It's all good if the artist that commissioned the work is happy with the result. But yknow.. Lars Ulrich was happy with the bass levels on Justice For All......just saying.

Good to see you backing up your comments. But to be fair this is the very first chip music based track i've ever mastered so of course it's not going to be the most amazing work i've ever produced.

The overall level comparison between the two tracks is there to demonstrate two things, what a track should sound like before mastering and then to showcase that level that is made during mastering. I think your interpreting it as me trying to say I can make your music sound huge, which is not what i'm trying to illustrate here.

I'm of the strong belief that the trend to master to extreme loudness has its place in electronic music but loudness is less important than hearing the dynamics that make the music more interesting and less fatiguing on the ears. I would usually stick to around -0.5/-0.9dB to avoid a final output file reaching 0db or close to it. I'm well aware that there are plenty of chip musicians that push the music all the way to 0dB but it's unnecessary in my oppinion.

My original goal was to get really good at mastering chip music, hence i'm offering free mastering with no strings attached so I can try and achieve this. From your post it sounds like your calling me out on some malice to mislead people with some 'old tricks' which is not my goal. I think this sort of treament is a little unfair especially when you don't know me from a bar of soap.

I'm just working with what i had in front of me, I kept the mix fairly honest imo. The EQ could use some work but that's all part of the learning curve working with chip music and i'm sure i'll find my way to the right sound once i find a bunch of reference tracks that allow me to hone in on the right frequencies. (To be honest because most of the chip music i've heard is so loud it makes for a unreliable reference, i've found a few tracks by some dutch artist that work but I could use some more references that fit the bill).

Turns out i'm actually stoked you gave me this feedback, i'd prefer to hear truthful thoughts & comments than one line of negativity that leads to no growth so thanks for getting back to me and being honest in saying your piece.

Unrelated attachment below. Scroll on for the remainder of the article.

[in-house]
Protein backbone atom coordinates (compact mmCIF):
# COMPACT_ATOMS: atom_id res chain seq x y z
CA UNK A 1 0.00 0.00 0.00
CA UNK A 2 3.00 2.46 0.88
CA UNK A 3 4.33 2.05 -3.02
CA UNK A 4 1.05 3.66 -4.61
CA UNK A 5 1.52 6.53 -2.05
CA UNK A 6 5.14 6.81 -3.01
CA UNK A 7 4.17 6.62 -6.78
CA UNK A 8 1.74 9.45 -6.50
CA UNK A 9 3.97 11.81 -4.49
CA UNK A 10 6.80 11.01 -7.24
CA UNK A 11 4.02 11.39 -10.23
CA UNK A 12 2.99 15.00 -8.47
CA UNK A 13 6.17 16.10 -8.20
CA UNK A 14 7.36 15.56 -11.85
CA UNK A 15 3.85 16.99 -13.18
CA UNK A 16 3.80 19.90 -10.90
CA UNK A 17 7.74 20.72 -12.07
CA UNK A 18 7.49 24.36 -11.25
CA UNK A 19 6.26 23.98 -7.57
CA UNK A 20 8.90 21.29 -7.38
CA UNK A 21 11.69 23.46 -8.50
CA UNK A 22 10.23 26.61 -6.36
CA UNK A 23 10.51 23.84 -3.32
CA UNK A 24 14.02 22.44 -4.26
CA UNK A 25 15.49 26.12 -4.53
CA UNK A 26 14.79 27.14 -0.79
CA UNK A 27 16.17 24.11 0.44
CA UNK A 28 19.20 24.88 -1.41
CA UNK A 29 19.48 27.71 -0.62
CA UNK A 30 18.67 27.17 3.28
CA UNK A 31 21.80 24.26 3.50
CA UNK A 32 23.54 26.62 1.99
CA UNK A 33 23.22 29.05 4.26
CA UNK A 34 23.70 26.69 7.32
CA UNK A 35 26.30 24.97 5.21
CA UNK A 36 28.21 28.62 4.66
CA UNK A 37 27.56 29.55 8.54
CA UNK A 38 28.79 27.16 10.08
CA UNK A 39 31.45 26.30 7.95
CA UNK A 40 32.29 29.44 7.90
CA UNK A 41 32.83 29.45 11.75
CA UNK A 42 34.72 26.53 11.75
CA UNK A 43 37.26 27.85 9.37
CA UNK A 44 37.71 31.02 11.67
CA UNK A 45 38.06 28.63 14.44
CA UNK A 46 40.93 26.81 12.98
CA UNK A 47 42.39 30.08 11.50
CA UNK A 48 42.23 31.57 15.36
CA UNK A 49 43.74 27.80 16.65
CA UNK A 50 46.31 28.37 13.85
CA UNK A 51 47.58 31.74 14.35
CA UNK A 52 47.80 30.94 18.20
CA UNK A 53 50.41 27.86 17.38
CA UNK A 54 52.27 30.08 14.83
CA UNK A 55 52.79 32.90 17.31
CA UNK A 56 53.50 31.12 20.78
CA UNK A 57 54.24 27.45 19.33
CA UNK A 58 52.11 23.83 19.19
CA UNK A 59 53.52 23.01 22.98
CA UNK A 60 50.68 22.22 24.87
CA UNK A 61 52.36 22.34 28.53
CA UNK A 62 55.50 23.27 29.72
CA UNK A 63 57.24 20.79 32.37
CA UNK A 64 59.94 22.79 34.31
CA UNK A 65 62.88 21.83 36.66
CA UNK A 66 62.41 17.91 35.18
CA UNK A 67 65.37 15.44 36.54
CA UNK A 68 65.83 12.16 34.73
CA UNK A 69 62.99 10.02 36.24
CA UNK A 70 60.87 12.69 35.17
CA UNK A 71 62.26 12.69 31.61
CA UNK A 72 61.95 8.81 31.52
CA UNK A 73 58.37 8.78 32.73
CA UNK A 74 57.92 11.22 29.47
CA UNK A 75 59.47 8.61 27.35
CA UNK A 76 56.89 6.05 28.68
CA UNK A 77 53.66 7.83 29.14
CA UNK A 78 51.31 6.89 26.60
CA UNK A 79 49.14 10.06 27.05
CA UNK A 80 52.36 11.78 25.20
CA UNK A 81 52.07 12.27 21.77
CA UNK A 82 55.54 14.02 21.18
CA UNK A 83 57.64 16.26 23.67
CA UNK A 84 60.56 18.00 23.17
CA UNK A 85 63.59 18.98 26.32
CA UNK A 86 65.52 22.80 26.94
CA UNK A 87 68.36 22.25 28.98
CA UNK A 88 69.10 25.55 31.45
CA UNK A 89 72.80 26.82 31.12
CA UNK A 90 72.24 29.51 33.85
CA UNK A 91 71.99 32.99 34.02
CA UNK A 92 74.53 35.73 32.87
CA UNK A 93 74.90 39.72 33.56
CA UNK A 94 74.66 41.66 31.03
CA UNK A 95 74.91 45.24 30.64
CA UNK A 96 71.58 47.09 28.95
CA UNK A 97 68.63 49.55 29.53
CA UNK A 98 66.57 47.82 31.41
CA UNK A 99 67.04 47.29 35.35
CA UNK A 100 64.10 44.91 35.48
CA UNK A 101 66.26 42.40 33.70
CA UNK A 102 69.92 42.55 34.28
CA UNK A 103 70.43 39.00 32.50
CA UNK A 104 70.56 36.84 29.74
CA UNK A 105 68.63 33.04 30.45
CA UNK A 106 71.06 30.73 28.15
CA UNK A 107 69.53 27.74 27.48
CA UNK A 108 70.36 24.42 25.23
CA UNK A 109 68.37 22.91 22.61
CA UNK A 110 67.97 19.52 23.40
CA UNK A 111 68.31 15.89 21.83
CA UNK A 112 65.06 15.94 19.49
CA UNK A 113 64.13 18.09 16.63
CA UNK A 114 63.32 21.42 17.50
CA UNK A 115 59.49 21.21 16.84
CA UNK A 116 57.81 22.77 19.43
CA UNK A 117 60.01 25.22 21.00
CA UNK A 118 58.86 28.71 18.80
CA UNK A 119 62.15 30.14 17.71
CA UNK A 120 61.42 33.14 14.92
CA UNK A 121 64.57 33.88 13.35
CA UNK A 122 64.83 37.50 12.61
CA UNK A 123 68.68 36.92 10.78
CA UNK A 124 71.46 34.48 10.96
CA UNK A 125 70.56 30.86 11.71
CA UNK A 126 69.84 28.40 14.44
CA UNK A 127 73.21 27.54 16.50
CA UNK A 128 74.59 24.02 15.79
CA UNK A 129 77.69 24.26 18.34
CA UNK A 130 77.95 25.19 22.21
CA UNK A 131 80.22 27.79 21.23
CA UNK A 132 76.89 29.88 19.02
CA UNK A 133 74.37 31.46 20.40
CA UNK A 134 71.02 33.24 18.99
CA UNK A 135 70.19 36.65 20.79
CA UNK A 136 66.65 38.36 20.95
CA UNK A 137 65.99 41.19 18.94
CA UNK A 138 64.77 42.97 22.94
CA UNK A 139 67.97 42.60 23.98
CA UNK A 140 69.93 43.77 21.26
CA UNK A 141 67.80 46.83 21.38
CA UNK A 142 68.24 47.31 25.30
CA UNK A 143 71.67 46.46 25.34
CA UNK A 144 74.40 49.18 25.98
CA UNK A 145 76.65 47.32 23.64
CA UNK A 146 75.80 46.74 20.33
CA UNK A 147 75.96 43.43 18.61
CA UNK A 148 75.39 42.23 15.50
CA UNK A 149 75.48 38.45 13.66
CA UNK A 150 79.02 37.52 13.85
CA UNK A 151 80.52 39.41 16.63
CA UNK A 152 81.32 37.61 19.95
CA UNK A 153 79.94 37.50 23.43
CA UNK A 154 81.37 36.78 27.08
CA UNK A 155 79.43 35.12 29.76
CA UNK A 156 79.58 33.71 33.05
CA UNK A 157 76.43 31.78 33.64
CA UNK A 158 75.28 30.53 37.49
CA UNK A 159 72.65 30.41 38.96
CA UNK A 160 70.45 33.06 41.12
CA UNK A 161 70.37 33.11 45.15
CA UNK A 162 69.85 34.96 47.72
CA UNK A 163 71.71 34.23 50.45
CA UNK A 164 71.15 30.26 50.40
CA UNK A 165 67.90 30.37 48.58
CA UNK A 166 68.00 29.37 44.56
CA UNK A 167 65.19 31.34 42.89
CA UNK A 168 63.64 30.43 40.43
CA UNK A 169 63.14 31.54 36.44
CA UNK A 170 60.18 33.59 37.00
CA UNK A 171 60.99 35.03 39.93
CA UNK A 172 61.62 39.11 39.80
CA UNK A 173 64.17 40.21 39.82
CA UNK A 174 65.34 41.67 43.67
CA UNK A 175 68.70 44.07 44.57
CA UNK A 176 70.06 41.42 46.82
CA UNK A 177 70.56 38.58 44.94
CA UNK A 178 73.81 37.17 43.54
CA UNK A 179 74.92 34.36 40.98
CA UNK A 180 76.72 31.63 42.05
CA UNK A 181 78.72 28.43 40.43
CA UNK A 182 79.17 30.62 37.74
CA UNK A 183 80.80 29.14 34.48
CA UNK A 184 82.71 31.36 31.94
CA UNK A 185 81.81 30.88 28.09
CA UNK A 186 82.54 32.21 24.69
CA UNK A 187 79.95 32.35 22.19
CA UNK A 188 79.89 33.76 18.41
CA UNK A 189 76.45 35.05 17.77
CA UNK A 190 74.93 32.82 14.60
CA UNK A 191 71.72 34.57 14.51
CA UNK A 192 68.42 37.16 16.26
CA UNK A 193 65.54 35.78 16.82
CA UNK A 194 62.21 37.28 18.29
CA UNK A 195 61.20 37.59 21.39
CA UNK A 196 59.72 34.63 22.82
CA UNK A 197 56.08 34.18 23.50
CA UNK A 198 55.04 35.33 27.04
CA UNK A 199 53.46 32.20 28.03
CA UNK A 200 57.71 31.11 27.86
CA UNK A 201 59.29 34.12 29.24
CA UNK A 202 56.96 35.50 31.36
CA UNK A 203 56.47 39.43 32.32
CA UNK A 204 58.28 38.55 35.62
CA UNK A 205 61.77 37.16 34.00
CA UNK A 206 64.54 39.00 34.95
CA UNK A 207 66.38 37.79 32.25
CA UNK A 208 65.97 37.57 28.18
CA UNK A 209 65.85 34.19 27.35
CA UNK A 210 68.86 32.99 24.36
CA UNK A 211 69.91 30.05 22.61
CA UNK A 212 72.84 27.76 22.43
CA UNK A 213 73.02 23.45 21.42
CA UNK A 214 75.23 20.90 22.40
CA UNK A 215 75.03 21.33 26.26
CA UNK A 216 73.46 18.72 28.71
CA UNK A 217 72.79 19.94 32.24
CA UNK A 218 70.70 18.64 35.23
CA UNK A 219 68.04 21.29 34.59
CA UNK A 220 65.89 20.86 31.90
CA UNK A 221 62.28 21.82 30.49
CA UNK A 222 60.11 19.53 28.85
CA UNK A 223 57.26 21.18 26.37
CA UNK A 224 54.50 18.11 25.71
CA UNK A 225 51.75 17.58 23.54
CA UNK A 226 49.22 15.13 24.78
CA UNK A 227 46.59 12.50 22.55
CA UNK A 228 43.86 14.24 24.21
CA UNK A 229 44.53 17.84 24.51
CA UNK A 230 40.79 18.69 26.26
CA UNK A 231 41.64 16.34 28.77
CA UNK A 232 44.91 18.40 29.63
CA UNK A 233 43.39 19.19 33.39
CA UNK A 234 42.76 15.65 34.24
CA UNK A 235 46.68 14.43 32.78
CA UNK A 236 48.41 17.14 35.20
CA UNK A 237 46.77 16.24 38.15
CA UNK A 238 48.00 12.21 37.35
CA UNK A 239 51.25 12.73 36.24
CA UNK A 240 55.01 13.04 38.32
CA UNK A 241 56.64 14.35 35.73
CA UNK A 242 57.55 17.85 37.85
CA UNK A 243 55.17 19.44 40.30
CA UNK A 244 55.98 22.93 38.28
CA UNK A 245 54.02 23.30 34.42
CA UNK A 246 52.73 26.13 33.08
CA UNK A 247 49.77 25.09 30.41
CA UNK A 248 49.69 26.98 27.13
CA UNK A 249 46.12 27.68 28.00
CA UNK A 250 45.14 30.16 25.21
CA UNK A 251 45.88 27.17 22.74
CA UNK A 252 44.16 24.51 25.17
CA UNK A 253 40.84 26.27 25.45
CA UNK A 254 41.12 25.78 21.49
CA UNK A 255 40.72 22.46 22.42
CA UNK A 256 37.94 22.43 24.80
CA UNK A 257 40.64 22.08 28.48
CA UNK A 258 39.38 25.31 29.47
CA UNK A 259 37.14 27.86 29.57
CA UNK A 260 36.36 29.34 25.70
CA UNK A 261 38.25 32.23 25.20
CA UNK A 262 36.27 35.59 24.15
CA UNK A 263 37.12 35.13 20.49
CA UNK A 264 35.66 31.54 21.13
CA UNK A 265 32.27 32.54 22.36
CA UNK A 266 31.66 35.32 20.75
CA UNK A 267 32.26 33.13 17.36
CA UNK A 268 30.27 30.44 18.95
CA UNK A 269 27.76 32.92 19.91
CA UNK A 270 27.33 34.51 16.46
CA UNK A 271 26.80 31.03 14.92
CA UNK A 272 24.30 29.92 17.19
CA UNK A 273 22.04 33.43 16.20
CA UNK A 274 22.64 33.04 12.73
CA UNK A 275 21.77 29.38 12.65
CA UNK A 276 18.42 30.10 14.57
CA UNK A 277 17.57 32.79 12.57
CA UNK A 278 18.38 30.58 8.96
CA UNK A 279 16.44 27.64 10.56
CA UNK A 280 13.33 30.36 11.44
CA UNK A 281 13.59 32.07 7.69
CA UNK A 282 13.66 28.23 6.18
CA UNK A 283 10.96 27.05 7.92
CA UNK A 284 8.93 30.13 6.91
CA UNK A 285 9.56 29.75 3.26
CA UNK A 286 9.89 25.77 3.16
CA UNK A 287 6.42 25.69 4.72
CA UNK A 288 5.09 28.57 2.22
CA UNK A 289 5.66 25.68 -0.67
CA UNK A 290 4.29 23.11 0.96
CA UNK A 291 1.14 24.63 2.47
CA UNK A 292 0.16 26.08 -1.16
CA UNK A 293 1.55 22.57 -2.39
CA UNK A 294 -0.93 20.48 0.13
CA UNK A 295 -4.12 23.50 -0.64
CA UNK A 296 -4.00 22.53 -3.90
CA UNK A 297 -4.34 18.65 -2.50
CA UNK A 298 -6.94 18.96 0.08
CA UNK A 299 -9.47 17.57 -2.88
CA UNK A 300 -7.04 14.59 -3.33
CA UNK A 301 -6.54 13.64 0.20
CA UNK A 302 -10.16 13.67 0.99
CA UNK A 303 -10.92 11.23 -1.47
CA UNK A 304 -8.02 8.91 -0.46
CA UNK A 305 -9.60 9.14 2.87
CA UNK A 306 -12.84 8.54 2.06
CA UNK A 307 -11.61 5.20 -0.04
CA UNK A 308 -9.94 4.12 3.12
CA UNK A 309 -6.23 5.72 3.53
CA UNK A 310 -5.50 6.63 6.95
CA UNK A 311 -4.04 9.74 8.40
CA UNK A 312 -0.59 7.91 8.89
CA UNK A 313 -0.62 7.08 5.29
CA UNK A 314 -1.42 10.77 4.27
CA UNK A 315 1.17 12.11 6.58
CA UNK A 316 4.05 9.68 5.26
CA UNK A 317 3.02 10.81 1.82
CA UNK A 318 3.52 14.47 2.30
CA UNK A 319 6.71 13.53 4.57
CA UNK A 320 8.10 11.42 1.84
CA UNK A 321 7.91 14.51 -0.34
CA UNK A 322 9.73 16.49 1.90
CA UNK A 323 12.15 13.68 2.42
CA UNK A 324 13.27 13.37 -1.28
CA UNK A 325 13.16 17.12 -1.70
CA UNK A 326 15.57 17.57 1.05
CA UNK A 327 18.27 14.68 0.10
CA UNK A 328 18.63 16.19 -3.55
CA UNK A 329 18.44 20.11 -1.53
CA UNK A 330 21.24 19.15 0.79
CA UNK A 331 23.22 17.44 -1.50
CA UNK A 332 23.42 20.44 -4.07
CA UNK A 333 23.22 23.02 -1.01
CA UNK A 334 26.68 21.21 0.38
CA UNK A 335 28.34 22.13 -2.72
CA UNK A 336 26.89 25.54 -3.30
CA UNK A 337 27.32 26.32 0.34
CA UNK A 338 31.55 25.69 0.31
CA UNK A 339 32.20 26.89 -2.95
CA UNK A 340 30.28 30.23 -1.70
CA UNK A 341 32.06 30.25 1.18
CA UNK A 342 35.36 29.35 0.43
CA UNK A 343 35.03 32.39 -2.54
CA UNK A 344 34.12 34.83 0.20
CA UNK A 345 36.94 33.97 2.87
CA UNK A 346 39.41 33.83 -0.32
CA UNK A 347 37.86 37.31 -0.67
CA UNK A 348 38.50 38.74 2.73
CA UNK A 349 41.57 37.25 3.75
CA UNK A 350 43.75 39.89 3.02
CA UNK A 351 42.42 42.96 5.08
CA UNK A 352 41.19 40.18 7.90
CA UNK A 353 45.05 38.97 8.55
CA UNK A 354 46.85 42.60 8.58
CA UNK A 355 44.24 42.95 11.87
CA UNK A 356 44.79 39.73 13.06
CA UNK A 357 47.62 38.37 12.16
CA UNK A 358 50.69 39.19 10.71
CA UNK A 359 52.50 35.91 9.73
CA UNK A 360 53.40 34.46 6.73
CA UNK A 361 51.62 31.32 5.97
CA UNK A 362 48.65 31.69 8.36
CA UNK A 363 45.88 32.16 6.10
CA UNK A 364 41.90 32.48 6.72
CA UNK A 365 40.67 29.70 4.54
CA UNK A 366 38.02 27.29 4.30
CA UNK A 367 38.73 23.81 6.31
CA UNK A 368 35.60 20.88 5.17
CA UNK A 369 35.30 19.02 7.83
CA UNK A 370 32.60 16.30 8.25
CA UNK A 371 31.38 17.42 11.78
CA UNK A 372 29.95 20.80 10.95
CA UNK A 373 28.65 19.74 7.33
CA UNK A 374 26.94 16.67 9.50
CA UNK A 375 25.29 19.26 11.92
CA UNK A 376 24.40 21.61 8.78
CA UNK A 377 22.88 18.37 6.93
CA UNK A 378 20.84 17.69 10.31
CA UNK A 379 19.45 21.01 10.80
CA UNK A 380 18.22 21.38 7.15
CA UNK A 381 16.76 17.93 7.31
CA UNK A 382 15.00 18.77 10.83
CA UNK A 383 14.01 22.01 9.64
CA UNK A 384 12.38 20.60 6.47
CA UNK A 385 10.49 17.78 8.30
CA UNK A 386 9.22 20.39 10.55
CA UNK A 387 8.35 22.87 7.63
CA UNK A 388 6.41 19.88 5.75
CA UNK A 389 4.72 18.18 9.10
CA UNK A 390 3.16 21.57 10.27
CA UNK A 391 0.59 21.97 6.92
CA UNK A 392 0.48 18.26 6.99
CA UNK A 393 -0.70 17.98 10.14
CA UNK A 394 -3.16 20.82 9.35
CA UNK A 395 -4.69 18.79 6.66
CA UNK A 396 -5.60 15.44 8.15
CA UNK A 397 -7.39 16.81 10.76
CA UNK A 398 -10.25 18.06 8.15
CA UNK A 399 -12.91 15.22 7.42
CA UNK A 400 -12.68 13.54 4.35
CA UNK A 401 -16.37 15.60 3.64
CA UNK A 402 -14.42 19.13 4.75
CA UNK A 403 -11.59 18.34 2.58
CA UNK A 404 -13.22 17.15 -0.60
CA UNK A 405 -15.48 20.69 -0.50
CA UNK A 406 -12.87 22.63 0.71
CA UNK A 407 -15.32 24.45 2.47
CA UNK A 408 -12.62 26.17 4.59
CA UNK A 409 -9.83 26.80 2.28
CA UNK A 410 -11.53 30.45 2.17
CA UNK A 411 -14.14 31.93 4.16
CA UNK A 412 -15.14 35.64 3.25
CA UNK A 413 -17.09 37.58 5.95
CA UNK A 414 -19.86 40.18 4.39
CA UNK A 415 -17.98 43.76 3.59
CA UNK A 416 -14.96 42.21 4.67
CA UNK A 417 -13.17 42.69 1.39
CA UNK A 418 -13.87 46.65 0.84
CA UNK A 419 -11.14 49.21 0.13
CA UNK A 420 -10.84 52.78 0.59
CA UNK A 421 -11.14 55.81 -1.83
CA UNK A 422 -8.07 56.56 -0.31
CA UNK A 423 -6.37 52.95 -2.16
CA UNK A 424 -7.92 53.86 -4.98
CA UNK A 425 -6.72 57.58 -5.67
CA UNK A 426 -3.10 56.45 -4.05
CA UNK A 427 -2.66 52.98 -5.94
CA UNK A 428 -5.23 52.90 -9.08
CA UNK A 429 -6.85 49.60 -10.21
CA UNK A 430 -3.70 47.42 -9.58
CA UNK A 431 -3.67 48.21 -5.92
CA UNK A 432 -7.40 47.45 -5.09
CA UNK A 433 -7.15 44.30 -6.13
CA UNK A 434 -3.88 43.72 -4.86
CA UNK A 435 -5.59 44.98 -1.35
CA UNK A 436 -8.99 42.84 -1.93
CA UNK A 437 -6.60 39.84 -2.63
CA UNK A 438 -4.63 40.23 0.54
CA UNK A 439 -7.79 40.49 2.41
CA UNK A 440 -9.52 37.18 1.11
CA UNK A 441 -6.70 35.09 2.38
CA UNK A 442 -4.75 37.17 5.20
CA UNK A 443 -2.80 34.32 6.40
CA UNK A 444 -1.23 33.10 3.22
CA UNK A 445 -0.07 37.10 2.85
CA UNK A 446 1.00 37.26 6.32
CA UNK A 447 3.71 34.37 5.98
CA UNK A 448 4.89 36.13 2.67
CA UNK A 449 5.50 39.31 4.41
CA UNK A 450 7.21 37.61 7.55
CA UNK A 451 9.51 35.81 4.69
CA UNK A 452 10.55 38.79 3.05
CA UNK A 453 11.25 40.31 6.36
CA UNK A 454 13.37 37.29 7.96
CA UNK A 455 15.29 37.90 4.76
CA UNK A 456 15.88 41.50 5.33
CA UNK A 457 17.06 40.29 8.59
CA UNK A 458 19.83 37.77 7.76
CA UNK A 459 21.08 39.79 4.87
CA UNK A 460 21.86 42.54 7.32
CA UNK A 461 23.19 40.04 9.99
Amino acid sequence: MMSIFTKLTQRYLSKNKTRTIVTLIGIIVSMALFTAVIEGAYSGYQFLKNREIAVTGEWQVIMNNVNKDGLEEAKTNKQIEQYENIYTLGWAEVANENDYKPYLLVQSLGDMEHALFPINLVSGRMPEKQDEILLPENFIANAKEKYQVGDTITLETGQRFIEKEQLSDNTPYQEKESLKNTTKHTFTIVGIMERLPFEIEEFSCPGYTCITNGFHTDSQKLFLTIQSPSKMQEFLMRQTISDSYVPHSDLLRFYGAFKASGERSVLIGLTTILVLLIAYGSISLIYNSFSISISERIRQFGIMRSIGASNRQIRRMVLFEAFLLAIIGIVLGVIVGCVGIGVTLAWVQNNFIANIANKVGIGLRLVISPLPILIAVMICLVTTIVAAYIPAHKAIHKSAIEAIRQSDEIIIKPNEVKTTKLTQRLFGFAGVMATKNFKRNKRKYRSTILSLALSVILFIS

I'll be up front and say "Justice" is actually one of my favourite Metallica albums, even if that album didn't have much bass I guess we learn from that album its not all about bass levels as it went 8 x platinum in the US alone. Lars Ulrich is a pretty picky dude, the artist in their oppinion is always right even if they are wrong, as a mastering engineer you need to learn that from day one and give them the sound they ask.

Thanks for your feedback.

JodyBigfoot wrote:
BRKOUT wrote:

Surprisingly. People didn't really take me up on this offer. Two artist emailed me out of the 400+ who viewed it. I've got plenty of time to do some more tracks so for anyone who is keen let me know.

I sent an email just asking how long you are offering it for, dya know how long your gonna be this lovely and generous?

For a while yet until I get to a happy place mastering chip music. I'll return your email with some links to info for preparing your final mix.

Cheers

Giving what the artist wants in terms of sound is the mixing engineer's work. People these days confuse the words "master mix" and "mastering". Mixing a song and maximizing its potential is done at the mix level, not mastering. This produces a master mix, which people have come to call a "master", then the internet happened and people are now confused between the two. Mastering is not a per-song process, it's an album process. Any time a guy offers "mastering per song" you can bet your ass it's a guy who will just run your stuff through a compressor and some EQ and give you a bombastic track. That has nothing to do with actual mastering. Mastering compression should be almost imperceptible. If there's something that requires extreme work in the track, then the mix is bad and mastering can do nothing about that in 99% of all cases. For example.. the muddy snare in that Jentu track. You cleaned it up nice via EQ, but there's so much going on in the same area of the mids in that track that the the rest of the mids are screwed up, square wave now overpowers the rest by a mile and the pads are brittle. This track needs to be sent back to the mixing stage first, and your work on it will only makes it sound worst even if you have the best intentions.